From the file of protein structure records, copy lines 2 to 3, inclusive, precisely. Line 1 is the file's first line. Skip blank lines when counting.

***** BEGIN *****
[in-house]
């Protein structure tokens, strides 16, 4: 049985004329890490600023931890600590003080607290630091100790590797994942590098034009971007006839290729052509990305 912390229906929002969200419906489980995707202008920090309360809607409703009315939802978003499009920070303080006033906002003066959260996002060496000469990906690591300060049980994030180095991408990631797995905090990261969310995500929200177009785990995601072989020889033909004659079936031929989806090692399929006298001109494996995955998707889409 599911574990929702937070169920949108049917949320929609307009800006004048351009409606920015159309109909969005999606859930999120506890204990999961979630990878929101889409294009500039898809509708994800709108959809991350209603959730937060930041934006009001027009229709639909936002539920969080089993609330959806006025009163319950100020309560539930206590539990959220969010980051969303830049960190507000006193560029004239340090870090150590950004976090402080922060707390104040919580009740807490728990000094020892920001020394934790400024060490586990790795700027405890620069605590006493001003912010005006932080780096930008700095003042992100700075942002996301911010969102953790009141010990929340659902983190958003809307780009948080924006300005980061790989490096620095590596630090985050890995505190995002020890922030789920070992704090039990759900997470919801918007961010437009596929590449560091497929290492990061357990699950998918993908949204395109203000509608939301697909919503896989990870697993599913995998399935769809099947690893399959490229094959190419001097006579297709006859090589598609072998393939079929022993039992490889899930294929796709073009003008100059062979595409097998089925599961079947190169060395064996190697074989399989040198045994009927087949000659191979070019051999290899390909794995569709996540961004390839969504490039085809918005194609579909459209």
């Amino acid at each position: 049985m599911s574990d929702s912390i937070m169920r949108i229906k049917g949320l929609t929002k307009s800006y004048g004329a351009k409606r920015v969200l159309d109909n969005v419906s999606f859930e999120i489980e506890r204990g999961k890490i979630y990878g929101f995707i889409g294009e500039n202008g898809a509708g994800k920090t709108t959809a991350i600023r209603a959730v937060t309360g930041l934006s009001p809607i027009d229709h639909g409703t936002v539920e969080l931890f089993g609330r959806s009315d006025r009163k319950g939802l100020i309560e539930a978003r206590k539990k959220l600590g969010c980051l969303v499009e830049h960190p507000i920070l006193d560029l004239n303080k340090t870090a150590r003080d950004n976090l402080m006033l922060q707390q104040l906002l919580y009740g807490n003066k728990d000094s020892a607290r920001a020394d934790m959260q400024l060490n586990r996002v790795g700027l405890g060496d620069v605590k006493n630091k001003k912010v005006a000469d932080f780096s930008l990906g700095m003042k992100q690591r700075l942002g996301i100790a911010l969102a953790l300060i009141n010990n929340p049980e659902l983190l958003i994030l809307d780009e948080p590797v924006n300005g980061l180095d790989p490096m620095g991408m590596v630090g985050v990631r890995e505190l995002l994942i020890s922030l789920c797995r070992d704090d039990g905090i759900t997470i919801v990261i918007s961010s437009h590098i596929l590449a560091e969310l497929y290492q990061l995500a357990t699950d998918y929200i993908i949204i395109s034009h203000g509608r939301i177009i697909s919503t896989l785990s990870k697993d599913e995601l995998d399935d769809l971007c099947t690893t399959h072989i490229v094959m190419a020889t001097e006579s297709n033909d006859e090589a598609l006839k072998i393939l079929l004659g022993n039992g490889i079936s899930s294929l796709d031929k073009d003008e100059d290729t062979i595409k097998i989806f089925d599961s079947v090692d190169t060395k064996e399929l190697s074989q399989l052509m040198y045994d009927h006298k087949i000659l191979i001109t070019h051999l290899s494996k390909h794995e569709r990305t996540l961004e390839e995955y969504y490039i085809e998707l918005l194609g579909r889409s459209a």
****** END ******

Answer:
């Protein structure tokens, strides 16, 4: 049985004329890490600023931890600590003080607290630091100790590797994942590098034009971007006839290729052509990305 912390229906929002969200419906489980995707202008920090309360809607409703009315939802978003499009920070303080006033906002003066959260996002060496000469990906690591300060049980994030180095991408990631797995905090990261969310995500929200177009785990995601072989020889033909004659079936031929989806090692399929006298001109494996995955998707889409 599911574990929702937070169920949108049917949320929609307009800006004048351009409606920015159309109909969005999606859930999120506890204990999961979630990878929101889409294009500039898809509708994800709108959809991350209603959730937060930041934006009001027009229709639909936002539920969080089993609330959806006025009163319950100020309560539930206590539990959220969010980051969303830049960190507000006193560029004239340090870090150590950004976090402080922060707390104040919580009740807490728990000094020892920001020394934790400024060490586990790795700027405890620069605590006493001003912010005006932080780096930008700095003042992100700075942002996301911010969102953790009141010990929340659902983190958003809307780009948080924006300005980061790989490096620095590596630090985050890995505190995002020890922030789920070992704090039990759900997470919801918007961010437009596929590449560091497929290492990061357990699950998918993908949204395109203000509608939301697909919503896989990870697993599913995998399935769809099947690893399959490229094959190419001097006579297709006859090589598609072998393939079929022993039992490889899930294929796709073009003008100059062979595409097998089925599961079947190169060395064996190697074989399989040198045994009927087949000659191979070019051999290899390909794995569709996540961004390839969504490039085809918005194609579909459209």
């Amino acid at each position: 049985m599911s574990d929702s912390i937070m169920r949108i229906k049917g949320l929609t929002k307009s800006y004048g004329a351009k409606r920015v969200l159309d109909n969005v419906s999606f859930e999120i489980e506890r204990g999961k890490i979630y990878g929101f995707i889409g294009e500039n202008g898809a509708g994800k920090t709108t959809a991350i600023r209603a959730v937060t309360g930041l934006s009001p809607i027009d229709h639909g409703t936002v539920e969080l931890f089993g609330r959806s009315d006025r009163k319950g939802l100020i309560e539930a978003r206590k539990k959220l600590g969010c980051l969303v499009e830049h960190p507000i920070l006193d560029l004239n303080k340090t870090a150590r003080d950004n976090l402080m006033l922060q707390q104040l906002l919580y009740g807490n003066k728990d000094s020892a607290r920001a020394d934790m959260q400024l060490n586990r996002v790795g700027l405890g060496d620069v605590k006493n630091k001003k912010v005006a000469d932080f780096s930008l990906g700095m003042k992100q690591r700075l942002g996301i100790a911010l969102a953790l300060i009141n010990n929340p049980e659902l983190l958003i994030l809307d780009e948080p590797v924006n300005g980061l180095d790989p490096m620095g991408m590596v630090g985050v990631r890995e505190l995002l994942i020890s922030l789920c797995r070992d704090d039990g905090i759900t997470i919801v990261i918007s961010s437009h590098i596929l590449a560091e969310l497929y290492q990061l995500a357990t699950d998918y929200i993908i949204i395109s034009h203000g509608r939301i177009i697909s919503t896989l785990s990870k697993d599913e995601l995998d399935d769809l971007c099947t690893t399959h072989i490229v094959m190419a020889t001097e006579s297709n033909d006859e090589a598609l006839k072998i393939l079929l004659g022993n039992g490889i079936s899930s294929l796709d031929k073009d003008e100059d290729t062979i595409k097998i989806f089925d599961s079947v090692d190169t060395k064996e399929l190697s074989q399989l052509m040198y045994d009927h006298k087949i000659l191979i001109t070019h051999l290899s494996k390909h794995e569709r990305t996540l961004e390839e995955y969504y490039i085809e998707l918005l194609g579909r889409s459209a």